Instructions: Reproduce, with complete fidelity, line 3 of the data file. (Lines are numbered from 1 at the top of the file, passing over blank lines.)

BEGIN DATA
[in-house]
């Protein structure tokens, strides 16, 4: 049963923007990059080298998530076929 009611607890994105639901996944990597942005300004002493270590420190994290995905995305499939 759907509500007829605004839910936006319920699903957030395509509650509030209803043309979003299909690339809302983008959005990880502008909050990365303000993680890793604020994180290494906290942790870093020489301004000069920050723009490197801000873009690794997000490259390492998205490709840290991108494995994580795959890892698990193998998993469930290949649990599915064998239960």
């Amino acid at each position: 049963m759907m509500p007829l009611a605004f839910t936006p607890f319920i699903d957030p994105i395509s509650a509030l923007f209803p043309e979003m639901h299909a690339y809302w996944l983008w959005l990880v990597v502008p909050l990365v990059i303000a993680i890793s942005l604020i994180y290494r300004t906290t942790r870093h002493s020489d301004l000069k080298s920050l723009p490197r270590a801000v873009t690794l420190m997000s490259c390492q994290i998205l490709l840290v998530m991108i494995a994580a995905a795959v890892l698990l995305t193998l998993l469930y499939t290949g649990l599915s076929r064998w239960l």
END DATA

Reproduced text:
């Amino acid at each position: 049963m759907m509500p007829l009611a605004f839910t936006p607890f319920i699903d957030p994105i395509s509650a509030l923007f209803p043309e979003m639901h299909a690339y809302w996944l983008w959005l990880v990597v502008p909050l990365v990059i303000a993680i890793s942005l604020i994180y290494r300004t906290t942790r870093h002493s020489d301004l000069k080298s920050l723009p490197r270590a801000v873009t690794l420190m997000s490259c390492q994290i998205l490709l840290v998530m991108i494995a994580a995905a795959v890892l698990l995305t193998l998993l469930y499939t290949g649990l599915s076929r064998w239960l």